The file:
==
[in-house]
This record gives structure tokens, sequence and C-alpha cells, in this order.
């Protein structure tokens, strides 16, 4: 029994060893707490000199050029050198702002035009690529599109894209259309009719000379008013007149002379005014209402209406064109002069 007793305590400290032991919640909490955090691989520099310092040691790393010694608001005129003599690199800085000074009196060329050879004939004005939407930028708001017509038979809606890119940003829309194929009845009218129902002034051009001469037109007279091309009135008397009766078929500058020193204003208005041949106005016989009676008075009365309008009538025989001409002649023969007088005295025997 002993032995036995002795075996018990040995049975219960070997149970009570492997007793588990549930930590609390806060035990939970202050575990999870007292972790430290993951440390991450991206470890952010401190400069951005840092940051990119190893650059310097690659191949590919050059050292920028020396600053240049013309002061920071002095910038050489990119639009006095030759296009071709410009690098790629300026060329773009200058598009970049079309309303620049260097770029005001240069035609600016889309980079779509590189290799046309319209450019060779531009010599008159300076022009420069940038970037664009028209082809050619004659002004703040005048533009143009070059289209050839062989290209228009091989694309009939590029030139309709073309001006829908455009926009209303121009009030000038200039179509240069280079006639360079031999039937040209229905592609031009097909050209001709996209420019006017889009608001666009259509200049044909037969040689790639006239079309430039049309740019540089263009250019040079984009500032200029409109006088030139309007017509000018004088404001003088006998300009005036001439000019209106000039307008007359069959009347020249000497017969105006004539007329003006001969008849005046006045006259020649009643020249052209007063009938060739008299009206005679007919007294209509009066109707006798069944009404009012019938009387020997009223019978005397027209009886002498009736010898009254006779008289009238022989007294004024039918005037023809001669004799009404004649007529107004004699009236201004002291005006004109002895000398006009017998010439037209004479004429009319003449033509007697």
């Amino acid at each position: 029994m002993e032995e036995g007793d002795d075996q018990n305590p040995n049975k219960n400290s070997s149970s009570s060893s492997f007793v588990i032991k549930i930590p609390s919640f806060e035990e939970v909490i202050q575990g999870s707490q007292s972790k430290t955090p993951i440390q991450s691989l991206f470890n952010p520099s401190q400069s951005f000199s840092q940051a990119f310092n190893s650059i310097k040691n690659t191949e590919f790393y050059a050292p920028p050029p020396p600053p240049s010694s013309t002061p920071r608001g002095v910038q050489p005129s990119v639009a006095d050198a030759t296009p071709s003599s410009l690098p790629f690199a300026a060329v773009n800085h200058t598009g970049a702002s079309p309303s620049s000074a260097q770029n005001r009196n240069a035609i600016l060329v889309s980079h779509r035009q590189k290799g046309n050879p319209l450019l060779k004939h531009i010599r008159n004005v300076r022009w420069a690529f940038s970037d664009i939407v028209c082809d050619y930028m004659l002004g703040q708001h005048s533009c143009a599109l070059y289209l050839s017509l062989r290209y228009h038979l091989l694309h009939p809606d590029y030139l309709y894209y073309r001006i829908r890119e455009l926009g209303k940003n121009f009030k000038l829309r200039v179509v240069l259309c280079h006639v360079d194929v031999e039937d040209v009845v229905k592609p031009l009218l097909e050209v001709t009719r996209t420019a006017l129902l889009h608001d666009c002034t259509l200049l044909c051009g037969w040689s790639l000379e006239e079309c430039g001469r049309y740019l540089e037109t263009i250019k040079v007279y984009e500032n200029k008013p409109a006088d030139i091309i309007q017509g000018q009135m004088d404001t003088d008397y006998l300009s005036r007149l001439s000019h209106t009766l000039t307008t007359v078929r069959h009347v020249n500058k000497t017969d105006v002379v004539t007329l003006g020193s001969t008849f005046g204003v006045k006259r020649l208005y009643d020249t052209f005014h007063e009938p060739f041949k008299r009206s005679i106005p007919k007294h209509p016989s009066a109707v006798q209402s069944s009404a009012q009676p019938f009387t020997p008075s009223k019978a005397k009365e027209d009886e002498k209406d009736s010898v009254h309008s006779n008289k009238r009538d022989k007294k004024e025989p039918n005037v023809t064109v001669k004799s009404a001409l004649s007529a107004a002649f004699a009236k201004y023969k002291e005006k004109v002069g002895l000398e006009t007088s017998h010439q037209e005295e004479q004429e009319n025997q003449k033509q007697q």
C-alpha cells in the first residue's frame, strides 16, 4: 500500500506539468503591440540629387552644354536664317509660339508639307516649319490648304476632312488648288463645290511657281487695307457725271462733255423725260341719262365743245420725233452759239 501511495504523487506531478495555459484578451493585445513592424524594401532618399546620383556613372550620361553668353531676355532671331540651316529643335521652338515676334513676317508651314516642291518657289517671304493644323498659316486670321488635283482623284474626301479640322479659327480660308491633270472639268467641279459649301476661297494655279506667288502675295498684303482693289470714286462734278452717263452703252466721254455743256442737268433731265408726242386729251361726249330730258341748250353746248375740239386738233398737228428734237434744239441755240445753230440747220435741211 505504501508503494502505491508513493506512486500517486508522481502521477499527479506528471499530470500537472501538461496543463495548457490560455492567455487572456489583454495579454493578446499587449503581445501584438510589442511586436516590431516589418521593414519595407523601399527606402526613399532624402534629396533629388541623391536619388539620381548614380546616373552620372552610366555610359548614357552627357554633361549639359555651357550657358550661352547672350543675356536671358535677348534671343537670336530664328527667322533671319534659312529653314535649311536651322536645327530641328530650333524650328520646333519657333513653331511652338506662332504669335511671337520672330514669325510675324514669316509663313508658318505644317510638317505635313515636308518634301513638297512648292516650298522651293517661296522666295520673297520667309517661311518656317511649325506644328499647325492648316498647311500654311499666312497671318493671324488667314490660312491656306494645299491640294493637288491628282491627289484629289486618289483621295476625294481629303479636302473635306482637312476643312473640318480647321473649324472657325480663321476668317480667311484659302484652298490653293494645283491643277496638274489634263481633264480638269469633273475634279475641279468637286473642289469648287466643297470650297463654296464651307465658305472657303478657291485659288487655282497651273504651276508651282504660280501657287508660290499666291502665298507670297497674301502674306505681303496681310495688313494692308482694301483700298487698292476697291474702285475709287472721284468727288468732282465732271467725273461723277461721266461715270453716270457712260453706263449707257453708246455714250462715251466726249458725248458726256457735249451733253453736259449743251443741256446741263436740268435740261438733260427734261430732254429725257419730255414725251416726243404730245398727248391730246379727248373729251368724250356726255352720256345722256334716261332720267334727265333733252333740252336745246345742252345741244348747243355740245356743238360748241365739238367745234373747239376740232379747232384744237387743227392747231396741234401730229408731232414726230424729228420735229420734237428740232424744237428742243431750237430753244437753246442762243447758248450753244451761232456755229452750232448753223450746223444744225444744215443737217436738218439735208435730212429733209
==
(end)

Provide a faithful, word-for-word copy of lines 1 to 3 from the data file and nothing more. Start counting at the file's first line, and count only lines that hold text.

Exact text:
[in-house]
This record gives structure tokens, sequence and C-alpha cells, in this order.
């Protein structure tokens, strides 16, 4: 029994060893707490000199050029050198702002035009690529599109894209259309009719000379008013007149002379005014209402209406064109002069 007793305590400290032991919640909490955090691989520099310092040691790393010694608001005129003599690199800085000074009196060329050879004939004005939407930028708001017509038979809606890119940003829309194929009845009218129902002034051009001469037109007279091309009135008397009766078929500058020193204003208005041949106005016989009676008075009365309008009538025989001409002649023969007088005295025997 002993032995036995002795075996018990040995049975219960070997149970009570492997007793588990549930930590609390806060035990939970202050575990999870007292972790430290993951440390991450991206470890952010401190400069951005840092940051990119190893650059310097690659191949590919050059050292920028020396600053240049013309002061920071002095910038050489990119639009006095030759296009071709410009690098790629300026060329773009200058598009970049079309309303620049260097770029005001240069035609600016889309980079779509590189290799046309319209450019060779531009010599008159300076022009420069940038970037664009028209082809050619004659002004703040005048533009143009070059289209050839062989290209228009091989694309009939590029030139309709073309001006829908455009926009209303121009009030000038200039179509240069280079006639360079031999039937040209229905592609031009097909050209001709996209420019006017889009608001666009259509200049044909037969040689790639006239079309430039049309740019540089263009250019040079984009500032200029409109006088030139309007017509000018004088404001003088006998300009005036001439000019209106000039307008007359069959009347020249000497017969105006004539007329003006001969008849005046006045006259020649009643020249052209007063009938060739008299009206005679007919007294209509009066109707006798069944009404009012019938009387020997009223019978005397027209009886002498009736010898009254006779008289009238022989007294004024039918005037023809001669004799009404004649007529107004004699009236201004002291005006004109002895000398006009017998010439037209004479004429009319003449033509007697």